Valentina Parisi, from Königsberg Nazi Lager

in this black and white photo you can see on the right a young woman, an auxiliary of the Red Army; she puts in her hand a flag.
An auxiliary of the Red Army
Two stories from the concentration camp in Königsberg

There are many stories and many languages ​​in the matter: Russian, Polish, German. This is the premise to tell stories of families connected to the concentration camp in Königsberg (now Kaliningrad). Let’s begin with a grandfather, Giovanni Magnaghi, a prisoner of the Germans, after September 8th (it is the date of the so-called Cassibile armistice with which Italy joined the American allies against the Nazis). Actually Magnaghi was held as an “uncooperative ally”, as he didin’t intend to join the Republic of Salò.

A map for Kaliningrad/The two-faced city

His granddaughter, Valentina Parisi, who is a Slavist, followed the dramatic paths of her ancestor on a backpacking trip in order to explore that area of North-Eastern Europe, bordering Lithuania, Belarus and Poland, which had been  multi-traumatized by political choices and war tragedies.

in the color photo you can see Giovanni Magnaghi's pass
The pass of Valentina Parisi’s grandfather, Giovanni Magnaghi.


From this experience she shaped  A map for Kaliningrad/The two-faced city (Exorma publishing, Roma, 2019), an in-depth narrative supported by empathic and fresh enthusiasm which tells us  what the Prussian Königsberg was. The writer plunges herself in the ancient city’s painful stratifications, but without finding the cellar in which her grandfather had tried to refuge.


in the color photo you can see Lorenzo Guzzo's pass
The pass of Elisa Guzzo Vaccarino’s grandfather, Lorenzo Guzzo.

Instead she identifies the same lager (concentration camp, a former garden city), where my own father, Lorenzo Guzzo, was also interned in the German custody for a year, really in the same Stalag called I A. My father came out with a similar “release sheet” to Parisi’s grandfather. Incredibly, the same  manager signed both sheets. A discovery of sharing family destinies due to Paris’s highly cultivated professor, Nicoletta Misler, an expert in Russian art, who is a friend of mine and with whom I had the pleasure of collaborating for exhibitions and publications.

in the black and white photo you can see a building, the Palace of the Soviets, with an antenna on the roof
The palace of the Soviets.

Valentina Parisi has a PhD in Russian Literature from the State University of Milan and has written on Soviet clandestine publishing (Il lettore eccedente, Edizioni periodiche del samizdat sovietico, 1956- 1990, Il Mulino, 2014). Also she has published Guide to the rebel Moscow for Voland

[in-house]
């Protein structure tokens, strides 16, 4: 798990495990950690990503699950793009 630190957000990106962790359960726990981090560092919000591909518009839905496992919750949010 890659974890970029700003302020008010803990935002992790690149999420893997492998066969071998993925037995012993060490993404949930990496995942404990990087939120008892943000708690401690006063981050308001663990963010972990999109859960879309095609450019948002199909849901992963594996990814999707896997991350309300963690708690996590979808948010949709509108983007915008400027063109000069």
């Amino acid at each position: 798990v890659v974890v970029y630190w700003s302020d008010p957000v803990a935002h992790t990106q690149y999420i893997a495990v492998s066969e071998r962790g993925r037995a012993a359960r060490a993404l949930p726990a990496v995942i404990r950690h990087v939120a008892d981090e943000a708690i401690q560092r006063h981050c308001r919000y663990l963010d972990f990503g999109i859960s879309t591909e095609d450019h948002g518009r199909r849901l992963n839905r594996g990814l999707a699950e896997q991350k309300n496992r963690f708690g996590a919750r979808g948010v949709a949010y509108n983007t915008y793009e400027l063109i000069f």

(2017) and has translated from Russian some texts by Pavel Florenskij, Lev Bakst, Vasilij Grossman, and Anton Chekhov.

Brilliant, adventurous and polyglot, she investigates the present and the past of Königsberg (the royal mountain), where Emmanuel Kant and Hannah Arendt were born. It’s a land of several peoples, including the Teuton Knights and also not a few Jews, but it was destroyed by the Allies’ 1944 bombing and cannoned by the Red Army artillery, and destined to bear the name of Mikhail Kalinin, who was president of the Supreme Soviet Presidium from 1919 to 1946.


In the middle of the rush of complicated transport and flight schedules not to be missed, Parisi encounters monuments, buildings, houses of artists, writers and philosophers, ruins, people and lives, fascinated by experiences which surprise the reader, absolutely. An example: the German woman who has the keys of what has been her house, and the Russian one who has the house but not the keys.


The former German owner, who has been far away for many years, now intends to hand over those keys to the family that is living there, but the new Russian owner will slam the door in her face, as she doesn’t feel like hearing about what has happened “before”.

Another curiosity: the old hippopotamus survived in a zoo where the keeper treats him with vodka, the only drug at his disposal. At least the two of them love each other.